Our Opinion: Personification of leadership
Wednesday, February 13, 2013
When the spiritual leader of 1.2 billion people worldwide resigns, the religious, historic and philosophical impact is profound.
Pope Benedict XIV announced Monday he will resign the papacy of the Catholic Church, effective Feb. 28.
With regard to the spiritual component, we defer to Bishop John R. Gaydos who — on behalf of the Diocese of Jefferson City — offered “fervent thanks to God” for the pope’s nearly eight-year tenure.
Gaydos added Pope Benedict “taught clearly and wisely, he has ruled gently and firmly, he has prayed with and for us and the whole world. I am grateful that our Holy Father has come to this prayerful decision, and ask all of our local church and all people of good will to join together in praying to God for the guidance and strength of the Holy Spirit during this time of transition for the Catholic Church throughout the world.”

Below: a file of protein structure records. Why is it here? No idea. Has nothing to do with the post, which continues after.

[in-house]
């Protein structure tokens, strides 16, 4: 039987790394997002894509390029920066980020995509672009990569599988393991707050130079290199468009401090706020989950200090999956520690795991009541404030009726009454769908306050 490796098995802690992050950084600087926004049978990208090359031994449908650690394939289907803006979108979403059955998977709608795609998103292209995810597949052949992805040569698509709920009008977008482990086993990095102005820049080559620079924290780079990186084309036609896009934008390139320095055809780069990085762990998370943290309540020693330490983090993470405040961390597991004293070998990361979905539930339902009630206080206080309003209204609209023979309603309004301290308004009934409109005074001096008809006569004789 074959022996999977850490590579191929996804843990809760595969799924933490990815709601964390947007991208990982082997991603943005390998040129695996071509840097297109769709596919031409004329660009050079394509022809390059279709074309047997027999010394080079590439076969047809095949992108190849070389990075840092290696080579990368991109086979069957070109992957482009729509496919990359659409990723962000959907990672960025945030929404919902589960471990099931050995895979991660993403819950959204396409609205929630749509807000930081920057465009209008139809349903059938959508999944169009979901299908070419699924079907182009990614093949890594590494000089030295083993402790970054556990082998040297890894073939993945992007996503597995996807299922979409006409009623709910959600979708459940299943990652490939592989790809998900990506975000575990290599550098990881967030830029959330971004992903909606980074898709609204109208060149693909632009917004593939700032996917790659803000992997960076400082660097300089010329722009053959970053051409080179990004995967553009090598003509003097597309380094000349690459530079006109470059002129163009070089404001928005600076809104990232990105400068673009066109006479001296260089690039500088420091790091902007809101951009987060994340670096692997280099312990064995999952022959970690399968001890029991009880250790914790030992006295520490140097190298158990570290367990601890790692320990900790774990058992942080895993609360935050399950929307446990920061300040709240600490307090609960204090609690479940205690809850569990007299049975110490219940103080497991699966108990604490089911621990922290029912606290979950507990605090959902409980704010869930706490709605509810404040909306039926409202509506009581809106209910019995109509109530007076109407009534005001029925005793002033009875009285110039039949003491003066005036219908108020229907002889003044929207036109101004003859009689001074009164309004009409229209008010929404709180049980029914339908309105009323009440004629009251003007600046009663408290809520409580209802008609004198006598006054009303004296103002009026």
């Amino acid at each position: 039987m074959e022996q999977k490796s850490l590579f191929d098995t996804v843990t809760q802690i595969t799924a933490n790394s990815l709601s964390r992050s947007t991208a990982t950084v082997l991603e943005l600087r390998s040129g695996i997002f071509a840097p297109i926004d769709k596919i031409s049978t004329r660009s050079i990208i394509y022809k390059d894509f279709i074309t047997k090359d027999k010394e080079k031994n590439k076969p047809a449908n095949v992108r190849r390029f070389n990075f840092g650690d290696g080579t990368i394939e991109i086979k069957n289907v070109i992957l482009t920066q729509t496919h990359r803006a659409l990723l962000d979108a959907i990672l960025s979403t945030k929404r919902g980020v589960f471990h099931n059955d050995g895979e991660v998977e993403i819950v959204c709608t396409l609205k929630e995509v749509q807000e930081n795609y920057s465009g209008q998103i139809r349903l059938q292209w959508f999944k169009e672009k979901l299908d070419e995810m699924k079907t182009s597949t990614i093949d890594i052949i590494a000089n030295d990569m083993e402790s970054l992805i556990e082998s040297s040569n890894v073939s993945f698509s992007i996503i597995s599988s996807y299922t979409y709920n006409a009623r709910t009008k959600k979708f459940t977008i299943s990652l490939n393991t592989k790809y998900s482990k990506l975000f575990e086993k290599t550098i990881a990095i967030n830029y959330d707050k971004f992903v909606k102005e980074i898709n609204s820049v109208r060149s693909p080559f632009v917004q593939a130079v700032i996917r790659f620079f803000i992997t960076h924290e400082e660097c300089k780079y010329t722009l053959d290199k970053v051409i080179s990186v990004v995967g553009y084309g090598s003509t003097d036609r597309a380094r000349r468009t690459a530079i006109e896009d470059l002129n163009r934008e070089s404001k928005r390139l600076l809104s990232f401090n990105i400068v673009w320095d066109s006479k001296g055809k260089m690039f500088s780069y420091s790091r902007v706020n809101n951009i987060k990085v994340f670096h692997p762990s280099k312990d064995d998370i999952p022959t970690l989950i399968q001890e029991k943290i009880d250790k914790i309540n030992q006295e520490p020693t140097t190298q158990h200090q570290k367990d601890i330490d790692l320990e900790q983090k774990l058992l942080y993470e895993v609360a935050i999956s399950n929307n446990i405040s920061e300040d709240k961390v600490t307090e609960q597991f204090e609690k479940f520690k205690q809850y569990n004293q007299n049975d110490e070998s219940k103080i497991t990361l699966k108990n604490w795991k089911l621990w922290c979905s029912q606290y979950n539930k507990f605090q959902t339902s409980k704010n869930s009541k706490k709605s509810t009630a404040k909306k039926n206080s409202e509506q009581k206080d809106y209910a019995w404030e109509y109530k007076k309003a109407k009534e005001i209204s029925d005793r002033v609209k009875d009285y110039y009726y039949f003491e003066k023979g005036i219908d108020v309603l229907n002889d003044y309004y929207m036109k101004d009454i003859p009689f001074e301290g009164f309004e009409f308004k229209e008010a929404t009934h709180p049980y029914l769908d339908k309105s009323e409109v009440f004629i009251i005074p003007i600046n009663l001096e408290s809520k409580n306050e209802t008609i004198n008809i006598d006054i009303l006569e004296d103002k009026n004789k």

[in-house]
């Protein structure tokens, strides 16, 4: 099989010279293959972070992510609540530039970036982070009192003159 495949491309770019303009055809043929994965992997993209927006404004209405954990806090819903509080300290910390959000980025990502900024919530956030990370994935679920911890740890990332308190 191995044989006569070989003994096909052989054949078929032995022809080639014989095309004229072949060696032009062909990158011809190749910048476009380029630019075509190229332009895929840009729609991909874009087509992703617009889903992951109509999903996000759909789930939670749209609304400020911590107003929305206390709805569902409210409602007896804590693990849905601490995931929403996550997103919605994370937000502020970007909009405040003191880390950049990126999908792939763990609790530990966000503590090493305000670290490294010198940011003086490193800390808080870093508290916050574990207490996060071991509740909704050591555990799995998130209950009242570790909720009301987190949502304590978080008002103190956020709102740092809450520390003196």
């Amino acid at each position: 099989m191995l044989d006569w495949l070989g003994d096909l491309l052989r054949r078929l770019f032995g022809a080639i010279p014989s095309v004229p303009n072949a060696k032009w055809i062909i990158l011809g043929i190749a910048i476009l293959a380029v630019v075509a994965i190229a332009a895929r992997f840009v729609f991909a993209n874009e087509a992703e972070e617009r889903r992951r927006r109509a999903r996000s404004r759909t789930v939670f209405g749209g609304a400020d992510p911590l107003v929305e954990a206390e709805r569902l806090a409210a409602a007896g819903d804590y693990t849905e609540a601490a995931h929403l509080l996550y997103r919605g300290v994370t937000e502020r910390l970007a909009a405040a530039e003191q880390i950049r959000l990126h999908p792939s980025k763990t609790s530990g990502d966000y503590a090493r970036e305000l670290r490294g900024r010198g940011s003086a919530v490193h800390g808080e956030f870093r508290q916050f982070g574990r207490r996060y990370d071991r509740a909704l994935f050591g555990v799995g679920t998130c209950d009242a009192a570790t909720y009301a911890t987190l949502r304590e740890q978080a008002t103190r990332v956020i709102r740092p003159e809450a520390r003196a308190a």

Pope Benedict’s resignation itself is historic; he becomes the first pope to resign, rather than die in office, since 1415, when Pope Gregory XII stepped down.
The history and traditions of the Catholic church have been an integral component of his papacy.
Father Don Merz, who chairs the liturgical commission for the local diocese, characterized Pope Benedict as “a mixture of old and new. He wanted to be current without forgetting 2,000 years of tradition.”
In both word and deed, the pope respected tradition while embracing the modern.
He worked to revive Christianity in an increasingly secular Western world while becoming the first pope to communicate through the social media website Twitter.
He attempted to restore Catholic traditions while embracing alternate forms of energy by installing solar panels at the Vatican.
He was an academic, a teacher and a theologian.
He also was a realist who persevered amid troubles and adversity. “When the danger is great,” he once said, “one must not run away.”
Pope Benedict XIV personified true leadership; he led by example.
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